What was a Reserve Battalion of Infantry?

Other than the very smallest, most of the British infantry regiments had a number of Reserve Battalions during the Great War. They were responsible for training of recruits and of men returning to duty after being in medical care or away for any other reasons.

Army Council Instruction 45 of 1917 gave a new definition to their standard size of organisation. This replaced the definition of Army Council Instruction 1258 of 1915 and applied to regiments of the line (both regular and Territorial Force): that is, not to the Guards or any regiment that was not infantry. The new organisation was laid down as follows:

The reserve battalion would be organised as a headquarters and six companies.


Battalion headquarters

Headquarters would comprise of

  • 1 Lieutenant-Colonel, commanding
  • 1 Major, second in command
  • 1 Adjutant
  • 1 Quartermaster
  • 3 Warrant Officers Class I (one as Sergeant Major, one as Bandmaster, one (an Acting WO I) also as a Sergeant Major)
  • 2 Warrant Officers Class II (both as Quartermaster Sergeants, one of whom would be an Acting WOII)
  • 1 Colour Sergeant instructor in musketry
  • 1 Orderly Room Sergeant
  • 2 Orderly Room clerks
  • 1 Sergeant-Drummer
  • 1 Signalling Sergeant
  • 1 Pioneer Sergeant
  • 1 Sergeant-Shoemaker
  • 1 Sergeant-Cook (if the battalion strength reached more than 2000 men, a second Sergeant-Cook would be added)
  • 24 Drummers or Buglers (all of whom would be in meidical category A4 or C)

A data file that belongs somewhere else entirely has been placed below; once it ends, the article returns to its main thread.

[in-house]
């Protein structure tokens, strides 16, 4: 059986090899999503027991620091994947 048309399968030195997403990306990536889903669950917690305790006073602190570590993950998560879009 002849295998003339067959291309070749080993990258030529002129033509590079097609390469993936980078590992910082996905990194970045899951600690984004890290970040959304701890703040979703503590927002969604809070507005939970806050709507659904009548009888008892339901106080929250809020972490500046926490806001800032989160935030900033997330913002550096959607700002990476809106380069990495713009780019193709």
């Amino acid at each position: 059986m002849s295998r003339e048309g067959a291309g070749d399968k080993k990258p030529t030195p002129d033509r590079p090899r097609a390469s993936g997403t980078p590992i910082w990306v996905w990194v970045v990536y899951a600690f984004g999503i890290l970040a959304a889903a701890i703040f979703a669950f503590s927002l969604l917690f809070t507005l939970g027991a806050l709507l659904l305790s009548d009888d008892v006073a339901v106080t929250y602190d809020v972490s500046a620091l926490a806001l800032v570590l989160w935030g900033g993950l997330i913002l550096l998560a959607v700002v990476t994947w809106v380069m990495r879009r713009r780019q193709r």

• 4 Signalling Corporals
  • 60 Signallers (of whom 5 could be Lance Corporals)
  • 10 Pioneers (of whom two would be Cold-Shoers)
  • 16 Stretcher Bearers

This totals 132 officers and men. Highland regiments could also have one Sergeant-Piper.


The six companies would comprise in total of

  • 6 Majors or Captains, commanding
  • 30 Subalterns (Lieutenants or Second Lieutenants). Of these there would be four specialists: musketry; bombing; physical and bayonet training; signalling. One would also act as assistant Adjutant. Two additional officers (rated as fit for light duty) would be added for each 100 soldiers at medical rating A3 that were with the battalion.
  • 1 Adjutant
  • 1 Quartermaster
  • 6 Company Quartermaster Sergeants
  • 54 Sergeants
  • 72 Corporals
  • 1260 Privates

This totals 1332 officers and men. Men of A3 medical grade would be counted as supernumerary.

The establishment for Extra Reserve Battalions and Territorial Reserve Battalions differed somewhat and pages will be added on those in due course.

Which reserve battalions existed?

See each regiment’s page for full details.


The infantry regiments

Training to be a soldier

Definitions of other types of units